Triple-notch credit downgrades for government entities are supposed to be rare.
They normally happen only in response to major financial events, such as a sudden fiscal emergency.
But Chicago just received its second triple-notch downgrade in just six months. And that spells trouble for Chicago taxpayers.
Citing skyrocketing pension costs and a lack of meaningful solutions, Fitch Ratings lowered the city of Chicago’s debt to A- from AA- last week. That’s just four notches away from junk-bond status.
Fitch’s downgrade comes on the heels of Moody’s Investors Service’s triple-notch downgrade of Chicago in July, prompted by the agency’s new methodology that nearly doubles the city’s official pension shortfall to $36 billion.
But Fitch didn’t just take Chicago’s credit rating down one notch — they hit Chicago with a triple-notch downgrade. Why?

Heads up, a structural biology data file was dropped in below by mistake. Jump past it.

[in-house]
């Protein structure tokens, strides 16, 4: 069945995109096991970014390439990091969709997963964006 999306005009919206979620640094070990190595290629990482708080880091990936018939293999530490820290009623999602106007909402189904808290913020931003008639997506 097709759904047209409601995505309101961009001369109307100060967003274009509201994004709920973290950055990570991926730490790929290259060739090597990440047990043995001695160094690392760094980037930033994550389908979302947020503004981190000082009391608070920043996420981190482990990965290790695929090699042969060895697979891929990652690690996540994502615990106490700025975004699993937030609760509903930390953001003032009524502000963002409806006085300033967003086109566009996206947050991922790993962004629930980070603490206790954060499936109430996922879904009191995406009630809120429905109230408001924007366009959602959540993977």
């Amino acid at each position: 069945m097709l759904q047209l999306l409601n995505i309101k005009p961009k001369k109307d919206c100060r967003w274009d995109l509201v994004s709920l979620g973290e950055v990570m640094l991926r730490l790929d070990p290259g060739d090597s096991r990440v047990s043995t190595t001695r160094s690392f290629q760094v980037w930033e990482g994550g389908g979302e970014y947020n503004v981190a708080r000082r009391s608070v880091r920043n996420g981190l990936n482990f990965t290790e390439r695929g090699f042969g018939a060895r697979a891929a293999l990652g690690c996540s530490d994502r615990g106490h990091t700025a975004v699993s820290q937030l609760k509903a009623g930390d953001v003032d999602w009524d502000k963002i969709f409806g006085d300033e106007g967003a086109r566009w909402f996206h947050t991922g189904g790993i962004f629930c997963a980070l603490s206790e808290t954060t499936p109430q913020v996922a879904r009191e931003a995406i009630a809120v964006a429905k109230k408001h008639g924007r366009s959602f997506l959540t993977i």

Fitch Analyst Arlene Bohner said Chicago is approaching an “inflection point where inaction on pension reform will negatively impact the city’s finances and threaten to crowd out spending on city services.”
The city has already shuttered nearly 50 schools in the Chicago Public Schools system. And rather than hiring more police to battle crime, the city is resorting to paying overtime for existing officers. Chicago Mayor Rahm Emanuel has warned that property taxes will double if no real pension solution is found.
Fitch agrees. It says that if the city were to properly fund its pension system, city property taxes would “rise a dramatic 136%.”
So far, the Illinois General Assembly’s only response to the pension crisis was to pass a pension “fix” for the Chicago Park District. That fix calls for a tax hike on city residents, forces workers to keep paying into a broken system and does nothing to change the way the city runs retirements for its city workers.
Make no mistake: this bill is bad for city workers and taxpayers and will only perpetuate the problem.
There’s only one real way to change the rating agencies’ outlook on Chicago. And that’s to end defined benefit pensions and move to a system in which workers control their own retirements.
Read more at Illinois Policy Institute